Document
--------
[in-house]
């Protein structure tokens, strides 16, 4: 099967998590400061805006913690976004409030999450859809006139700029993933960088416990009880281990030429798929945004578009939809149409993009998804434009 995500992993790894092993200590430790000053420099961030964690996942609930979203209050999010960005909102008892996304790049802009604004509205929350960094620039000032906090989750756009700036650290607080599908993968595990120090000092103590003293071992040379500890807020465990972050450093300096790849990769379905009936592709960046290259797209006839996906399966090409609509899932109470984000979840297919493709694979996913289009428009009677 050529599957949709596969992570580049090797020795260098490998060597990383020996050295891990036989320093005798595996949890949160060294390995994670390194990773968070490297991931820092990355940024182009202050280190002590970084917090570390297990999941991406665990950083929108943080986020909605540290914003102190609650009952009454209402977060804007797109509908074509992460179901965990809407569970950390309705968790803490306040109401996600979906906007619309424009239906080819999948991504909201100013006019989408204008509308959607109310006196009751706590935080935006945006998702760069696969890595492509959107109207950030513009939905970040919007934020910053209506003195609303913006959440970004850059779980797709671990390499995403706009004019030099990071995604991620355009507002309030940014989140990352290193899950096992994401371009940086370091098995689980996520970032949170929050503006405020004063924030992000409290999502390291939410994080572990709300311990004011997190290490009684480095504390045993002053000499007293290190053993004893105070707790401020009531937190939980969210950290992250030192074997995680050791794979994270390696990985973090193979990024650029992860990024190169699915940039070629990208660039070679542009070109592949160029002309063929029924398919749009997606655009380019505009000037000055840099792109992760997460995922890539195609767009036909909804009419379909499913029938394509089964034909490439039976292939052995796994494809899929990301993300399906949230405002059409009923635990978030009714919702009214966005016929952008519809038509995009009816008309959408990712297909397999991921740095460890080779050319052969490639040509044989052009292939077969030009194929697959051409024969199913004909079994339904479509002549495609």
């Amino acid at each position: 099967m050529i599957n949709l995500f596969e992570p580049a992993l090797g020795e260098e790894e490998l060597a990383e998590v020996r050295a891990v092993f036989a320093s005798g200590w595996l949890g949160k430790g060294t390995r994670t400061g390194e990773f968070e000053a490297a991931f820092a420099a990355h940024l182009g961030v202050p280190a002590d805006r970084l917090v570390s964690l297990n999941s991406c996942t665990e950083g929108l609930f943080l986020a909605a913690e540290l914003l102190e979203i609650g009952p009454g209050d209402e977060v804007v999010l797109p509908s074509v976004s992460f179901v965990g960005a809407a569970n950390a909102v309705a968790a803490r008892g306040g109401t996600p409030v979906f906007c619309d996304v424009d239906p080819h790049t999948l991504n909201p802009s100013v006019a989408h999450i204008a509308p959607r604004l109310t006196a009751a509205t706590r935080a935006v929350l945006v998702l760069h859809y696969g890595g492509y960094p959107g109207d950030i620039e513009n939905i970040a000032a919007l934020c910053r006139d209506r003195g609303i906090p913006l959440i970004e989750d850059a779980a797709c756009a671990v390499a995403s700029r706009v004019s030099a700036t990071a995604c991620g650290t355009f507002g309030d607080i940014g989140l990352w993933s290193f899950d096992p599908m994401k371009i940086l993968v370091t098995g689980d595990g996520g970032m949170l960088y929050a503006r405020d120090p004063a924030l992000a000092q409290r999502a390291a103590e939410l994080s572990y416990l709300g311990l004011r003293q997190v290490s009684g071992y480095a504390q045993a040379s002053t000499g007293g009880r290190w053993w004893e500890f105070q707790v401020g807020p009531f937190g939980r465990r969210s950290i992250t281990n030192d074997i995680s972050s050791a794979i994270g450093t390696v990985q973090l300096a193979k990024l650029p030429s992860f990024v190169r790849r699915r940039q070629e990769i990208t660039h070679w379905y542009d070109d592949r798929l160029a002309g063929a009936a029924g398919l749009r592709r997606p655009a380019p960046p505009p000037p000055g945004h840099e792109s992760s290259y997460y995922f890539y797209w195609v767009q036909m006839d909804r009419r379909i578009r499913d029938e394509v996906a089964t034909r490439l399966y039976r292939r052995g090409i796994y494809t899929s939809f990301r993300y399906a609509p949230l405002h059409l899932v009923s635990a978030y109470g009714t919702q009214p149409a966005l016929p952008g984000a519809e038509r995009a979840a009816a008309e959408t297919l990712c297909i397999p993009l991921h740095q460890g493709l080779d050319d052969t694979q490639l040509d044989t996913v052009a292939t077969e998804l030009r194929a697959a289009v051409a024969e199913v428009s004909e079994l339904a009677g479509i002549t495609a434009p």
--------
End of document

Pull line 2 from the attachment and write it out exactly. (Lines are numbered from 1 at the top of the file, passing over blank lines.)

């Protein structure tokens, strides 16, 4: 099967998590400061805006913690976004409030999450859809006139700029993933960088416990009880281990030429798929945004578009939809149409993009998804434009 995500992993790894092993200590430790000053420099961030964690996942609930979203209050999010960005909102008892996304790049802009604004509205929350960094620039000032906090989750756009700036650290607080599908993968595990120090000092103590003293071992040379500890807020465990972050450093300096790849990769379905009936592709960046290259797209006839996906399966090409609509899932109470984000979840297919493709694979996913289009428009009677 050529599957949709596969992570580049090797020795260098490998060597990383020996050295891990036989320093005798595996949890949160060294390995994670390194990773968070490297991931820092990355940024182009202050280190002590970084917090570390297990999941991406665990950083929108943080986020909605540290914003102190609650009952009454209402977060804007797109509908074509992460179901965990809407569970950390309705968790803490306040109401996600979906906007619309424009239906080819999948991504909201100013006019989408204008509308959607109310006196009751706590935080935006945006998702760069696969890595492509959107109207950030513009939905970040919007934020910053209506003195609303913006959440970004850059779980797709671990390499995403706009004019030099990071995604991620355009507002309030940014989140990352290193899950096992994401371009940086370091098995689980996520970032949170929050503006405020004063924030992000409290999502390291939410994080572990709300311990004011997190290490009684480095504390045993002053000499007293290190053993004893105070707790401020009531937190939980969210950290992250030192074997995680050791794979994270390696990985973090193979990024650029992860990024190169699915940039070629990208660039070679542009070109592949160029002309063929029924398919749009997606655009380019505009000037000055840099792109992760997460995922890539195609767009036909909804009419379909499913029938394509089964034909490439039976292939052995796994494809899929990301993300399906949230405002059409009923635990978030009714919702009214966005016929952008519809038509995009009816008309959408990712297909397999991921740095460890080779050319052969490639040509044989052009292939077969030009194929697959051409024969199913004909079994339904479509002549495609």